• In placing the child to give due consideration to the child's religion, racial origin and cultural and linguistic background.

In reaching their recommendations, the Panel shall:

  • Take into account all information and reports passed to it;
  • Request any further information considered necessary;
  • Obtain any legal or medical advice necessary to reach an informed recommendation.

The Panel may also be asked to give an early indication of the view it is likely to take in a particular matter in order to give staff assistance in deciding how to proceed. An example of this would be whether or not to proceed with a full foster carer assessment where information had come to light which panel might consider likely to preclude the applicant from approval as a foster carer.

The Panel should also be consulted in the drawing up of policies and procedures governing fostering activity and in their review and revision.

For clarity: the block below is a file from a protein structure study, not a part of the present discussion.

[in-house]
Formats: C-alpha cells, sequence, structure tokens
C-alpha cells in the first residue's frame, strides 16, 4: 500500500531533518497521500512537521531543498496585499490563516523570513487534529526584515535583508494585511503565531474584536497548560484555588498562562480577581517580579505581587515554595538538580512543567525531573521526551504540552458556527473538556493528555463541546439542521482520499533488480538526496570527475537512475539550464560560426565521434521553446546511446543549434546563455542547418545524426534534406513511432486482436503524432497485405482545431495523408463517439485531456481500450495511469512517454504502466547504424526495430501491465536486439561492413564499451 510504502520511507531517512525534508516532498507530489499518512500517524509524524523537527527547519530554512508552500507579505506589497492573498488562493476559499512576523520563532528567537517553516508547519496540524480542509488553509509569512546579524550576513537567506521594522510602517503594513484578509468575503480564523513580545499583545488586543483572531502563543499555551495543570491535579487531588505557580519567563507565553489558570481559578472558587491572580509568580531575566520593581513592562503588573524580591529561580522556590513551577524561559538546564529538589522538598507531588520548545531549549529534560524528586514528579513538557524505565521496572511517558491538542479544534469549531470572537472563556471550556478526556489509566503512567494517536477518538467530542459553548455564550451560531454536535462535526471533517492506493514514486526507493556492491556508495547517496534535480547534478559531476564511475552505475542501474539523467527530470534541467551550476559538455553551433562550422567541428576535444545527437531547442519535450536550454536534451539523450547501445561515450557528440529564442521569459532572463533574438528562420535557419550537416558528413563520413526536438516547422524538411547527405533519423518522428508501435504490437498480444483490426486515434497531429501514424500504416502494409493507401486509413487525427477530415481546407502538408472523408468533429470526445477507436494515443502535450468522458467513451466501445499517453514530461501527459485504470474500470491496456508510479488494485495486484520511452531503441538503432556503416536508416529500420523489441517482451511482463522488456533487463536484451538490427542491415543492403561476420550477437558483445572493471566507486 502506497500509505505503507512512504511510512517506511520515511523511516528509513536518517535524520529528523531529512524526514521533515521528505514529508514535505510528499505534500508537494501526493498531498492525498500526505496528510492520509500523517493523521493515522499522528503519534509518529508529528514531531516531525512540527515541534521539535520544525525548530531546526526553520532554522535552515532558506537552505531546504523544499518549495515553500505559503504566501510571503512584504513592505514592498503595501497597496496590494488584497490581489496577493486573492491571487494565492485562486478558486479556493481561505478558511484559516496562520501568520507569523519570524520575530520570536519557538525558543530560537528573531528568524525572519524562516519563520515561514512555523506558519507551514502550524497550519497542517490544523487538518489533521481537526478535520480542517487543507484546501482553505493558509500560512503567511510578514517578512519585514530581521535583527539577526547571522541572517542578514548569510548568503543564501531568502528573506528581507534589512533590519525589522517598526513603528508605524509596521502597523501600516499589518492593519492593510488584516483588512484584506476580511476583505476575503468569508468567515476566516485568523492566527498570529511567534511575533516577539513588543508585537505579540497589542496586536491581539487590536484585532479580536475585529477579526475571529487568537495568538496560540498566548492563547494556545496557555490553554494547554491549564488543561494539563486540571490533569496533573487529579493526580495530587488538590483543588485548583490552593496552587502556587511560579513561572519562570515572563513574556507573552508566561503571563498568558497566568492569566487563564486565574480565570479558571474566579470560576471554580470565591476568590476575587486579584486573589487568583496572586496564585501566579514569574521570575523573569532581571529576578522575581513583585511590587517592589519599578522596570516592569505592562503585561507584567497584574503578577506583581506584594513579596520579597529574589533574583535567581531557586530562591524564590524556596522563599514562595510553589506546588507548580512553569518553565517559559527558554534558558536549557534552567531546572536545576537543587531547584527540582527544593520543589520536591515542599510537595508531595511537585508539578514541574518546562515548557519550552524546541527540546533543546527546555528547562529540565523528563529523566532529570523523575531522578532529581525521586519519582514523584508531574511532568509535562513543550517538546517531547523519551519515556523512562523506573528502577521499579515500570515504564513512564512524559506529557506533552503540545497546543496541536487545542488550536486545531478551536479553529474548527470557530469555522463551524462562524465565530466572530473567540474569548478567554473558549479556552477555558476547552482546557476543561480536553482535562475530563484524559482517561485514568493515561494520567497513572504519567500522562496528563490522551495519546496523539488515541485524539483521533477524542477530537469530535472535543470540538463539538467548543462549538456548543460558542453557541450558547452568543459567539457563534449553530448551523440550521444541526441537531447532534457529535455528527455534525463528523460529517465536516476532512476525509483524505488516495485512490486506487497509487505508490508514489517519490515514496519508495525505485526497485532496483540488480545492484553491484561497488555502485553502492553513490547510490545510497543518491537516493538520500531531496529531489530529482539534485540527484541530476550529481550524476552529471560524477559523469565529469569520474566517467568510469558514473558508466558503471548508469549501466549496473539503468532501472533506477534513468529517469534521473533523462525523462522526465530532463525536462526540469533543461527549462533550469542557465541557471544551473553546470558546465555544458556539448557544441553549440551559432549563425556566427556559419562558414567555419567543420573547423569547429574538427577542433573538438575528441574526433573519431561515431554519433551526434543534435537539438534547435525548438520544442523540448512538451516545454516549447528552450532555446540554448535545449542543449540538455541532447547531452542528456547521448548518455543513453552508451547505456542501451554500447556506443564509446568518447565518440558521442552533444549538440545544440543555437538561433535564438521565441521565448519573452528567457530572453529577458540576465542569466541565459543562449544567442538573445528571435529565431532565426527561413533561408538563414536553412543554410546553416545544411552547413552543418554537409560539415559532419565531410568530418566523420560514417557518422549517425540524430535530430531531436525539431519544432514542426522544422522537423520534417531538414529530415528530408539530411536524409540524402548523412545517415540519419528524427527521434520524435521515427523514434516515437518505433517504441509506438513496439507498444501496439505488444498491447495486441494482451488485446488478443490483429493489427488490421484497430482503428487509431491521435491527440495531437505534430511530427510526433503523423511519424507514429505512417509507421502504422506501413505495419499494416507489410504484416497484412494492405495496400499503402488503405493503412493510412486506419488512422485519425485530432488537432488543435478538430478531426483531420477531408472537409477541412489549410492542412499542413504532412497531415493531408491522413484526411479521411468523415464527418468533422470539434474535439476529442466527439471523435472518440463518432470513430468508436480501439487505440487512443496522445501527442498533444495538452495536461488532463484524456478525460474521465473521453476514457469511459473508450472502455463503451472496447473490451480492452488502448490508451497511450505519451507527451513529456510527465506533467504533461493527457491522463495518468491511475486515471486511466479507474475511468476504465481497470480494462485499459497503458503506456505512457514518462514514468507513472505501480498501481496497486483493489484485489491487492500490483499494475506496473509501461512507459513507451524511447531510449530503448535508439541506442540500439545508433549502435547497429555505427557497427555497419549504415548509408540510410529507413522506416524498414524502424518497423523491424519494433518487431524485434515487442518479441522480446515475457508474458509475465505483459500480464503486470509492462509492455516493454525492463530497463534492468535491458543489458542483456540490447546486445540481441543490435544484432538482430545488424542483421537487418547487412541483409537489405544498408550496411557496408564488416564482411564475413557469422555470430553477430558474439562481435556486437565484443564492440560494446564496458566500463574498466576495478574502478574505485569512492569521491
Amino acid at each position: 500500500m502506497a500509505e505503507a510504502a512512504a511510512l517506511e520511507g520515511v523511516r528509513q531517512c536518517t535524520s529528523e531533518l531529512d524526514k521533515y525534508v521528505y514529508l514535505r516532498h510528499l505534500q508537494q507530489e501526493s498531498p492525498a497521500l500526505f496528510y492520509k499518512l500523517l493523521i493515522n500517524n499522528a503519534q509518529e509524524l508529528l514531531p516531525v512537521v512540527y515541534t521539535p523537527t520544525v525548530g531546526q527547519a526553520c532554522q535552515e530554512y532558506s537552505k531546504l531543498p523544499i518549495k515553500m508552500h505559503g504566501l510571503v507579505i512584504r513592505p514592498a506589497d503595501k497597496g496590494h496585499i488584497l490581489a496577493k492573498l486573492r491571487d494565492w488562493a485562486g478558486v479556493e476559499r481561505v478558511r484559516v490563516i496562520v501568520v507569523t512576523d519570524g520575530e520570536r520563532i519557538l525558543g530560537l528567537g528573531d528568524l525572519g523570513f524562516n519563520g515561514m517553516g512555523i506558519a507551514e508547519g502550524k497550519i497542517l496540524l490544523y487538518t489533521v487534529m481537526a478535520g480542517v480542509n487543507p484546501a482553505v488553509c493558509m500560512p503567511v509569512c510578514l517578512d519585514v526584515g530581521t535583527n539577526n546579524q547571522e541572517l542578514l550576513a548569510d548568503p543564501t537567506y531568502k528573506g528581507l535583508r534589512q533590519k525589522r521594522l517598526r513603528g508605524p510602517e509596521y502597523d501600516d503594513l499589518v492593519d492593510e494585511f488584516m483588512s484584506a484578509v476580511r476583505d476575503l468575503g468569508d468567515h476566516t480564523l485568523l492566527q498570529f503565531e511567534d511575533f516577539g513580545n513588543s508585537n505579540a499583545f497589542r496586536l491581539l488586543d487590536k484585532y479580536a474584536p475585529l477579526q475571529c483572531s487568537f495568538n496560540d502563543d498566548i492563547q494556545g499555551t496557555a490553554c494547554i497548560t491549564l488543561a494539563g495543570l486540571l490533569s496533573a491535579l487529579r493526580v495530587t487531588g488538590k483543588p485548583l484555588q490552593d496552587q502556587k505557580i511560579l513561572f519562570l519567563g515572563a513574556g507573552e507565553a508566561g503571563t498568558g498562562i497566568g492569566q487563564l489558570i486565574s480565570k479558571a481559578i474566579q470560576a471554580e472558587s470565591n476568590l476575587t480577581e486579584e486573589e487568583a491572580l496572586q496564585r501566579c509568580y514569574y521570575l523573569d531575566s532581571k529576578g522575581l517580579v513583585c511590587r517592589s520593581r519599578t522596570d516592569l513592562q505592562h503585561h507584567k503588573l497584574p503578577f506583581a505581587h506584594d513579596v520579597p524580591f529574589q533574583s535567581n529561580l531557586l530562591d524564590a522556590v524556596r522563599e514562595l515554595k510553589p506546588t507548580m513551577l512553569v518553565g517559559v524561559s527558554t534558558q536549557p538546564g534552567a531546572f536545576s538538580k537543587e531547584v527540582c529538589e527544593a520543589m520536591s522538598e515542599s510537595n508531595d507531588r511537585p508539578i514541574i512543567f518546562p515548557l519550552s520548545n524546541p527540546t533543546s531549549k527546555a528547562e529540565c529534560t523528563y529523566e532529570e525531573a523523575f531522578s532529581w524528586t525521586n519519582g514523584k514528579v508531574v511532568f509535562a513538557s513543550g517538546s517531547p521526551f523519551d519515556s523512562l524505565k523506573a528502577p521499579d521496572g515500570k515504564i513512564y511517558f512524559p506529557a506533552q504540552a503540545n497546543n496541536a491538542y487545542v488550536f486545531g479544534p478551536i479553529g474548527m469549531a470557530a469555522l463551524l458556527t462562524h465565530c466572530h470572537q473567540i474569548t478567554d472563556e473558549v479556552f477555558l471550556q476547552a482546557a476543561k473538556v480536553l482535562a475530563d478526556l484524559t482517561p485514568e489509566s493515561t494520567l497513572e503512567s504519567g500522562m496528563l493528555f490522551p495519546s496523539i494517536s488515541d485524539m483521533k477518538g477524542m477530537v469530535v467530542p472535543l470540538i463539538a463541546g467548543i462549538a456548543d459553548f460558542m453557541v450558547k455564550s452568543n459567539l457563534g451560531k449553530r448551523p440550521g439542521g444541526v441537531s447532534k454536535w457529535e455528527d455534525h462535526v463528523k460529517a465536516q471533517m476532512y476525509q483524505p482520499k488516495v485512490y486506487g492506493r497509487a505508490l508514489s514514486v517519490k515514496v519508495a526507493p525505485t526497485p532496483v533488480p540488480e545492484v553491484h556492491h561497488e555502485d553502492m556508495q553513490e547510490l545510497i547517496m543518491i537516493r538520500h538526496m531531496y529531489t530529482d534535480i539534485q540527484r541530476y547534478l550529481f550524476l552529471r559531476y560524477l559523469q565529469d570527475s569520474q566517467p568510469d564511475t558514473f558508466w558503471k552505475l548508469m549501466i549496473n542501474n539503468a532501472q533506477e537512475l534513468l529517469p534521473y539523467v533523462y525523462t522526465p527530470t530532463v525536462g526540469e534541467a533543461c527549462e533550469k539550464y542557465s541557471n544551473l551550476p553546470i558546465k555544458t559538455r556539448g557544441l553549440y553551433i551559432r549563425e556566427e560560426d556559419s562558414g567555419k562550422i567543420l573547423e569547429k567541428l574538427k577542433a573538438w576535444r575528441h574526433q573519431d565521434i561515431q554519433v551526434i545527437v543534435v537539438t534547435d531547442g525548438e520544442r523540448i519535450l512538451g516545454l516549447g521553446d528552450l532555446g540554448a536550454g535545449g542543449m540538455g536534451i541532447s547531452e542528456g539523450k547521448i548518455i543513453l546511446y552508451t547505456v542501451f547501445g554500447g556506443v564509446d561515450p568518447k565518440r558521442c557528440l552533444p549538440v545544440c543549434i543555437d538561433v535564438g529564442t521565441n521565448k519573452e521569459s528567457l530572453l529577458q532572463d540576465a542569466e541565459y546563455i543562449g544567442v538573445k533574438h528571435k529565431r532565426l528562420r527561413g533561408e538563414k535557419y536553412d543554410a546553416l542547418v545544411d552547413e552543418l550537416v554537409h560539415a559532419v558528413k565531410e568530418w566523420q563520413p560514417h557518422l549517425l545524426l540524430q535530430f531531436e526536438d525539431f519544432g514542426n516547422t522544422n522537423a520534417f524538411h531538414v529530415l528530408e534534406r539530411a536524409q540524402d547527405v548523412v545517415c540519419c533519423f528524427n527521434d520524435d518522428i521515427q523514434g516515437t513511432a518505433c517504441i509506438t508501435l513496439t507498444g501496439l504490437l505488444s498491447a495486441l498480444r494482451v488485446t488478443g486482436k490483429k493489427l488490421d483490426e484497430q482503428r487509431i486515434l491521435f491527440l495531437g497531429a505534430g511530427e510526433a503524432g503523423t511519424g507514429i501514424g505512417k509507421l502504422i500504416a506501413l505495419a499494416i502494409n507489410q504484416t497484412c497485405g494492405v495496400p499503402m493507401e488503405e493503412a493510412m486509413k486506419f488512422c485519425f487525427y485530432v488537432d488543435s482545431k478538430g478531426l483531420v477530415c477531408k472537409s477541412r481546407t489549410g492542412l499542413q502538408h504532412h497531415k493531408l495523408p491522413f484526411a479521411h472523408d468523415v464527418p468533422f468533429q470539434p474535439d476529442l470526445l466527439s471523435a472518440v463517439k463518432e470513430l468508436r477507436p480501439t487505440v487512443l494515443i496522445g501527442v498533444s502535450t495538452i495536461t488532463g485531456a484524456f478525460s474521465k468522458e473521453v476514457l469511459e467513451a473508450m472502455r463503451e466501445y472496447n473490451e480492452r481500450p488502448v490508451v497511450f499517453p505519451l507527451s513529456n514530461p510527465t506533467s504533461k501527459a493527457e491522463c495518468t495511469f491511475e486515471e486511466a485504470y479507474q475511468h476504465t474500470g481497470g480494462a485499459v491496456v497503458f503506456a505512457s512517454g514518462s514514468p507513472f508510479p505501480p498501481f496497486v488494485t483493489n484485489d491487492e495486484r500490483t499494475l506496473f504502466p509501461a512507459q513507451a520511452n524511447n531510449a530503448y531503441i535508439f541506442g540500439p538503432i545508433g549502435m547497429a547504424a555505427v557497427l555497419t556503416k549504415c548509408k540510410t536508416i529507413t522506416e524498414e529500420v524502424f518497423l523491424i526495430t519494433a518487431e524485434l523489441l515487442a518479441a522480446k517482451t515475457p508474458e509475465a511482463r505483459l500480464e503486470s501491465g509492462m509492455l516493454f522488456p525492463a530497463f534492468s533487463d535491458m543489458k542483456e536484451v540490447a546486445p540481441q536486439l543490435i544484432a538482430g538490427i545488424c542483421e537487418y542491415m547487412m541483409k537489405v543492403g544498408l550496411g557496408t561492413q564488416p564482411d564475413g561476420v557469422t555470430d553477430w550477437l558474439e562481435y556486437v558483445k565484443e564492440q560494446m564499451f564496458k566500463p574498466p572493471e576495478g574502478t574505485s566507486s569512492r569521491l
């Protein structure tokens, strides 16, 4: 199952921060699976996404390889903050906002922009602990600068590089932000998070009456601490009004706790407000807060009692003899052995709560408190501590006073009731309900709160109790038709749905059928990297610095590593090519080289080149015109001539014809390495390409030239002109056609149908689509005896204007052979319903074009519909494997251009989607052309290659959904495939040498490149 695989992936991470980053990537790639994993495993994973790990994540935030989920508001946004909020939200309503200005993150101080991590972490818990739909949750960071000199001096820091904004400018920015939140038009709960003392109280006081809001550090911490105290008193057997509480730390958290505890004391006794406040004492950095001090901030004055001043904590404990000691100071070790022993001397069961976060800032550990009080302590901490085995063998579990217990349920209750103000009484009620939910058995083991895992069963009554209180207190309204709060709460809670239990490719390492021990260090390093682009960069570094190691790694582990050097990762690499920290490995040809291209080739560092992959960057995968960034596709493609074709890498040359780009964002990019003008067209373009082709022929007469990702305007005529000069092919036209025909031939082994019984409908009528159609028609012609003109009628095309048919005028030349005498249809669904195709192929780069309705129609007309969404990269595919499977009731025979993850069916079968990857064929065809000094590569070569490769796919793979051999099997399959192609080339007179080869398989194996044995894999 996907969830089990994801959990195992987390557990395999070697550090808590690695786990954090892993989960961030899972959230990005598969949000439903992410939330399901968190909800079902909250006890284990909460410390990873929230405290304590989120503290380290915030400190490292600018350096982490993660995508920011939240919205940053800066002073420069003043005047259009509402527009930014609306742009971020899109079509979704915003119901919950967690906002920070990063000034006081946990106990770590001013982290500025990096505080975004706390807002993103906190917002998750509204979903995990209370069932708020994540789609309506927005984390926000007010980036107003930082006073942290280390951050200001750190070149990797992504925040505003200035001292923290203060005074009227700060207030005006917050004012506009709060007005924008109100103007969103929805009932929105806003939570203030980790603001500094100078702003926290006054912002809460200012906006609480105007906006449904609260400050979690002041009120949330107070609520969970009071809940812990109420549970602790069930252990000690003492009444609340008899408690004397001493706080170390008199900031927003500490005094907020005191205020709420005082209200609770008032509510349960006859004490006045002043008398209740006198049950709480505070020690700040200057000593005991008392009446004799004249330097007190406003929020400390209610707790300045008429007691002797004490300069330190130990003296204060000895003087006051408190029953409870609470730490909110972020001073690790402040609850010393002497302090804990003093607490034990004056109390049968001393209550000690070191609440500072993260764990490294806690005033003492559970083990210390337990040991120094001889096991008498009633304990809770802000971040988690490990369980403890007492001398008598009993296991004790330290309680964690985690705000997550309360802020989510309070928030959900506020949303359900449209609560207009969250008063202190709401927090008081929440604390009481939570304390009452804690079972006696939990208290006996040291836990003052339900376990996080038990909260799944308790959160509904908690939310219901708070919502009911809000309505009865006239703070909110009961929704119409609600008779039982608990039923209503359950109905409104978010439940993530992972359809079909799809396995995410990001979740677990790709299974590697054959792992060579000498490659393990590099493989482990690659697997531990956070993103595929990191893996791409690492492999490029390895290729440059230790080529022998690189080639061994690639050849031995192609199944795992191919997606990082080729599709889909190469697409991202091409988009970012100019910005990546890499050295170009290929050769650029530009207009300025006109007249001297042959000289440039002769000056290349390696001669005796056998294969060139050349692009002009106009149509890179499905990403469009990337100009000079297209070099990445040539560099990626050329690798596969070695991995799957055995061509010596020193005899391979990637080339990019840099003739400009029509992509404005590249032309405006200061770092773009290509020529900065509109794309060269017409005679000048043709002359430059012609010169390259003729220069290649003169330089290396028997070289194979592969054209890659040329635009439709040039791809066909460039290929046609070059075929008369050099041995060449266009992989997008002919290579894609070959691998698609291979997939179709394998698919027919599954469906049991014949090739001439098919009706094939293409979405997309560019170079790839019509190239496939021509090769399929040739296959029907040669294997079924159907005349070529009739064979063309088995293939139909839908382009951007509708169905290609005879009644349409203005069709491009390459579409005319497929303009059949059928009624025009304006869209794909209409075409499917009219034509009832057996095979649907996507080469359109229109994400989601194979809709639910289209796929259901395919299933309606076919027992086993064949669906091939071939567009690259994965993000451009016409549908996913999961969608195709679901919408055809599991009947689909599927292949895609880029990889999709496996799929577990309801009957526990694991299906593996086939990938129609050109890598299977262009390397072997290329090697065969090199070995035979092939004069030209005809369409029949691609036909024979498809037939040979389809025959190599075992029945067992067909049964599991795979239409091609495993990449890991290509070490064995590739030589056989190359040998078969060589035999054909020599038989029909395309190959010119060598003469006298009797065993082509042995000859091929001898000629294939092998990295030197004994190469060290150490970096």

The Fostering Panel is not a decision making body. It makes recommendations to the local authority as the fostering service provider. The final decision in all cases rests with the agency decision maker and/or the responsible person for the Fostering Service.

3. Membership

3.1 Membership Requirements

There is no fixed panel membership or maximum number of members or maximum tenure of office. The membership must be drawn from a Central List of persons with the appropriate qualifications and/or experience, including one or more social workers who have at least three years' relevant post-qualifying experience.